The difficulty in detecting food fraud is resulting in a trend for legislation to impose more compliance obligations on food business operators. Food safety laws are increasingly sophisticated, and assign the responsibility to detect and prevent food fraud to food business operators.
The importance of being proactive
Although food safety authorities play an important role in preventing and detecting food fraud, they have difficulties identifying and understanding the full scale and nature of fraudulent activity. Therefore, this responsibility lies increasingly with the food industry. It is vital for food business operators to have a proactive and forward-planning attitude to preventing, handling and, where required, reporting food fraud. This can be achieved with food safety management schemes and internal compliance policies and procedures. A compliance strategy would typically address the following:
Step 1: Risk assessment
A vulnerability assessment is the first step to evaluating the risk and exposure of a food business operator’s operations. This assessment will consist of a detailed review of the supply chain (for example, the degree of processing of a particular product, or the ingredient, geographic location or supplier history) to identify which points along the supply chain could be most vulnerable to food fraud.
Step 2: Documentation and drafting/updating of a compliance policy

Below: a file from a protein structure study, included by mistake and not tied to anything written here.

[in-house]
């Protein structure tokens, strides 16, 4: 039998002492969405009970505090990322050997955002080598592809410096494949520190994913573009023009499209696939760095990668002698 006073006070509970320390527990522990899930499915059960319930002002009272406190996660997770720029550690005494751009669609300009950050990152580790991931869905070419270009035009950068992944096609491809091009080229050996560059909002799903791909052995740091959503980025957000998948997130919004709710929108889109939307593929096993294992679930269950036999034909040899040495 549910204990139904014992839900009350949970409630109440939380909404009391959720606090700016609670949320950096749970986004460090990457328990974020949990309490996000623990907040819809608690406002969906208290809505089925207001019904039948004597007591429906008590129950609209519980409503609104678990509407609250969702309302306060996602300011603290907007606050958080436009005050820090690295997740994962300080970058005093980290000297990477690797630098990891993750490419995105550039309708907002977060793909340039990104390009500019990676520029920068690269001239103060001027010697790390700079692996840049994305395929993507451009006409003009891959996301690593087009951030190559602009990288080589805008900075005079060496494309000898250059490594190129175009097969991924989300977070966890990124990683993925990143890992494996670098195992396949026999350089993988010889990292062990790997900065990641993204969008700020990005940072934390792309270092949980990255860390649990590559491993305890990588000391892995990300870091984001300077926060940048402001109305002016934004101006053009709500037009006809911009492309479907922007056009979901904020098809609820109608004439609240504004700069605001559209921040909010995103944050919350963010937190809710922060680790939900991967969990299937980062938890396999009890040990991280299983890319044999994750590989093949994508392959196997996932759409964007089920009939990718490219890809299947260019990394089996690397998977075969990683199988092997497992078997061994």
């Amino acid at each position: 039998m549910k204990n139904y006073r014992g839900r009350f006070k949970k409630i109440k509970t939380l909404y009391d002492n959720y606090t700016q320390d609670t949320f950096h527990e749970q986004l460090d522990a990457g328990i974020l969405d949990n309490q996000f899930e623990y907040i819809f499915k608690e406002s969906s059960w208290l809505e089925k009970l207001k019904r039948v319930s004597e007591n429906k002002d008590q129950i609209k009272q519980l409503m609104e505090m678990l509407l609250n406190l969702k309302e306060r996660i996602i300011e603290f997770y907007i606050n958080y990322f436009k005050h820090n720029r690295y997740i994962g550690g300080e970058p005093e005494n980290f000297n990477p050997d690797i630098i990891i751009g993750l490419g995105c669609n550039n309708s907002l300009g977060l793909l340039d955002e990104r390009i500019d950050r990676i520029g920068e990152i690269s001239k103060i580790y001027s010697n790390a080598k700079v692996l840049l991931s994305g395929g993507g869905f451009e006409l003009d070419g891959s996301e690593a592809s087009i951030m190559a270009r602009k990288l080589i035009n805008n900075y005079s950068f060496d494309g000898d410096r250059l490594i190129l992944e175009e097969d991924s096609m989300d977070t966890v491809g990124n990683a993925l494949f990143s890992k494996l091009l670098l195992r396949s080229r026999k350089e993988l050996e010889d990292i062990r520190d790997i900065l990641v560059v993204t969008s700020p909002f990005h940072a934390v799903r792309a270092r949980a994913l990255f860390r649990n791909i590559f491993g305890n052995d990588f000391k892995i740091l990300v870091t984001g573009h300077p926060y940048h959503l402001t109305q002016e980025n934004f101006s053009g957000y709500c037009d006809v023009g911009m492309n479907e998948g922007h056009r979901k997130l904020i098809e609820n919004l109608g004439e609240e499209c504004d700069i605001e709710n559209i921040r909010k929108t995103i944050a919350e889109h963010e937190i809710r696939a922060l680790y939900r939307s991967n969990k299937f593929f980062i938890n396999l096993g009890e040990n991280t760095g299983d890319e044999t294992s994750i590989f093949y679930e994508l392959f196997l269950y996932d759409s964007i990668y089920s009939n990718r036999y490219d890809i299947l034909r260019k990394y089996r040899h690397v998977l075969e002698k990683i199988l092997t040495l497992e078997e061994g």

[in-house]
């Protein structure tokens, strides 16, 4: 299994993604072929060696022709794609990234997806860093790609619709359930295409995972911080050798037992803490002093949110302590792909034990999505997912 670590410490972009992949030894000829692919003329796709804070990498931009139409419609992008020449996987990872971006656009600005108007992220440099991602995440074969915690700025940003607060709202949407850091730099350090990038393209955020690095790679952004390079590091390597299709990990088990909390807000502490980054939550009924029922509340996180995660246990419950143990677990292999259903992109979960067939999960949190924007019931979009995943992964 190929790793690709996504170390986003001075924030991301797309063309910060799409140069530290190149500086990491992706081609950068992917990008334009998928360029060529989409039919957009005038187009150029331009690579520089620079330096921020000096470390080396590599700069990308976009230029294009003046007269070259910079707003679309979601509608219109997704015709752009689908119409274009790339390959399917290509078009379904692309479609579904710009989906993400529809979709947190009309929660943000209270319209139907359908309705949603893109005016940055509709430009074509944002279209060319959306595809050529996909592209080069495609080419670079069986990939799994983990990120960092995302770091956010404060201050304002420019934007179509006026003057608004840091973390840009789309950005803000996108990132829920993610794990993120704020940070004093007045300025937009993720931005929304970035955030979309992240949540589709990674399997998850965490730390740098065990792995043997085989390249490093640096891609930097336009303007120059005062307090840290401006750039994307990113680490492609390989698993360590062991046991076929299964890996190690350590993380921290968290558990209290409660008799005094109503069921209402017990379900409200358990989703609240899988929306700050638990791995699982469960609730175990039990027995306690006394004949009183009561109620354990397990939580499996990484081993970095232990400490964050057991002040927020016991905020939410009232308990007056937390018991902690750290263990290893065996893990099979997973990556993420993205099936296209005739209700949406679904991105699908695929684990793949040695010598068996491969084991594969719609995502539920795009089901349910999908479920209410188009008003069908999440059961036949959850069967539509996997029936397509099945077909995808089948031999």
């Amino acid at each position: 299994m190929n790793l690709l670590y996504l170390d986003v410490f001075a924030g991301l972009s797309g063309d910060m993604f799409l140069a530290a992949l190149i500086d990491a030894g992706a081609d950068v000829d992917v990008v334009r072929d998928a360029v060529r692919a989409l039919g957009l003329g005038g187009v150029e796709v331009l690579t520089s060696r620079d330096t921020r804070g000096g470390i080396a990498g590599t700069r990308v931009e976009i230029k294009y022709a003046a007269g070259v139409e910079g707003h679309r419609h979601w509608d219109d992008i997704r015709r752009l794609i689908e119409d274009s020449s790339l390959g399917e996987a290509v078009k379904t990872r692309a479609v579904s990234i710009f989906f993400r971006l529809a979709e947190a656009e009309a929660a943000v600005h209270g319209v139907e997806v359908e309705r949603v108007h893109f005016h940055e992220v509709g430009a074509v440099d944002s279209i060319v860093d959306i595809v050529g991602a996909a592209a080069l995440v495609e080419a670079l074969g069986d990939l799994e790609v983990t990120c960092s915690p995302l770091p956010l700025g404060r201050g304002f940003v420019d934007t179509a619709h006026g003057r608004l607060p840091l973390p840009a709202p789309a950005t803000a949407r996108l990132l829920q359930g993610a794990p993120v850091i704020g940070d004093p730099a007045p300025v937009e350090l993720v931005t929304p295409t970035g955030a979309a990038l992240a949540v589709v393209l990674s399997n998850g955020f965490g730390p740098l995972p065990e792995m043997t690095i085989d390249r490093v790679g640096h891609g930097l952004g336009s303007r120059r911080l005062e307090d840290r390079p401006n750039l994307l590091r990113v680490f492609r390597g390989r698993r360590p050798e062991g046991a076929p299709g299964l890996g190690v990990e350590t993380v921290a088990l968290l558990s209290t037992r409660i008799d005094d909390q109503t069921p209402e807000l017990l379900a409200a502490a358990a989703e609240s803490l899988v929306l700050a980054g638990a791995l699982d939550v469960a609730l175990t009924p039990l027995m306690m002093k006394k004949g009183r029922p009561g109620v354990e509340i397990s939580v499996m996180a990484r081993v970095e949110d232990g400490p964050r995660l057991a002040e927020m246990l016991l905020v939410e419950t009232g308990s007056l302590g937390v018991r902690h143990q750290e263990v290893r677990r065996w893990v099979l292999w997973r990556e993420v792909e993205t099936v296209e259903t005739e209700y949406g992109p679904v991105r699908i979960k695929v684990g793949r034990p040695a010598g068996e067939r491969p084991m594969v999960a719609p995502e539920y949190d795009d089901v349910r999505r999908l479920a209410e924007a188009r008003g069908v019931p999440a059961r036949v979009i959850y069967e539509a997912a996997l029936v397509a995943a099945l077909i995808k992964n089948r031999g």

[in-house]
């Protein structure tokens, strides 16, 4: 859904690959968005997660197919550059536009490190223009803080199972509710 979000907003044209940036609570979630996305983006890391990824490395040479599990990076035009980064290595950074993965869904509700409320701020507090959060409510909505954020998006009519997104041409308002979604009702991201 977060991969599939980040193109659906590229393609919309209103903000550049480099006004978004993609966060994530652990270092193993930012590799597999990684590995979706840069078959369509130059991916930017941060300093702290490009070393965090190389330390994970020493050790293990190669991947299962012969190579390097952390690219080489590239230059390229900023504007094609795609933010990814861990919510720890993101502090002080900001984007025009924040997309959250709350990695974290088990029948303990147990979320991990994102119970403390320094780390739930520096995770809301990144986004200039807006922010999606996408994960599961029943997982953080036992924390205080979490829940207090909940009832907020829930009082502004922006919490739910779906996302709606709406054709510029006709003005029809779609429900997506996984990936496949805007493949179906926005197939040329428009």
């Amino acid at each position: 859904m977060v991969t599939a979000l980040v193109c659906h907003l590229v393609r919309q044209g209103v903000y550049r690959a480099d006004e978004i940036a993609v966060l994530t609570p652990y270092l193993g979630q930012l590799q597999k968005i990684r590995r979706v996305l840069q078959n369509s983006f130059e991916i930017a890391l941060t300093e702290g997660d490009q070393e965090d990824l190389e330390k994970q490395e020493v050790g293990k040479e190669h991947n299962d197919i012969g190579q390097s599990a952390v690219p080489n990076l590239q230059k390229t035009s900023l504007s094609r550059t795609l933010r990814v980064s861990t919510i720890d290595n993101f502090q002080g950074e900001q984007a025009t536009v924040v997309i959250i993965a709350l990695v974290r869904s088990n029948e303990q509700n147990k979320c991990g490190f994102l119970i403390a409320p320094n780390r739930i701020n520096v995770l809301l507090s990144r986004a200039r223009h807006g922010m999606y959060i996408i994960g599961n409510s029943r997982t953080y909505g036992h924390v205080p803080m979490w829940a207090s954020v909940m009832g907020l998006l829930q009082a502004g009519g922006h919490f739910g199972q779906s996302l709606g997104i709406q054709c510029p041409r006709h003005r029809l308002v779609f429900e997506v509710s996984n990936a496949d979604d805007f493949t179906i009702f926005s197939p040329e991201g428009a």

Once exposure has been identified, the food business operator will be in a better position to mitigate any risks, and draft appropriate compliance policies. Ideally, this stage will improve traceability, and help the food business operator design a simplified and more transparent supply chain.
Step 3: Implementation and monitoring
The result of the efforts achieved, following the two previous steps, must then be implemented and surveyed – by conducting supplier audits, and by educating and training employees, for instance. It is paramount that policies are constantly monitored and refreshed to ensure their efficiency over time. Food safety and the prevention of food fraud should not just be a set of documents that are forgotten on the company’s intranet; they should be an integral part of a food business operator’s company culture.
Step 4: Crisis management
In the event of a crisis, food business operators should have clear guidelines to ensure that the situation is dealt with swiftly and efficiently, by designing a tailor made crisis management procedure. Some of the critical aspects that need to be handled during a crisis are both external to the company, as well as internal.
External factors may include: (i) potential notification to the company’s customers of the fraud; (ii) the need to issue a press release and under what circumstances; (iii) understanding whether any third parties (for example, customers or third party auditors) have received or relied on fraudulent data or reports; (iv) understanding whether any false statements or reports have been submitted to any governmental authority.
Internal factors may include being able to quickly access a “contact and decision-making tree”, in order to easily identify the relevant internal stakeholders and their authorities to take the necessary decisions. It is vital to determine and contain the full scope of the fraud; or from an internal communication approach, determine how widespread the knowledge of the fraud is internally, and if this knowledge should be confined.
A merely reactive approach to preventing and handling food fraud situations is not a good-enough compliance strategy. Food business operators should ensure that they have robust mechanisms in place to prevent incurrence of fraudulent activities, in addition to ensuring that they can react swiftly and efficiently should they find themselves in these situations.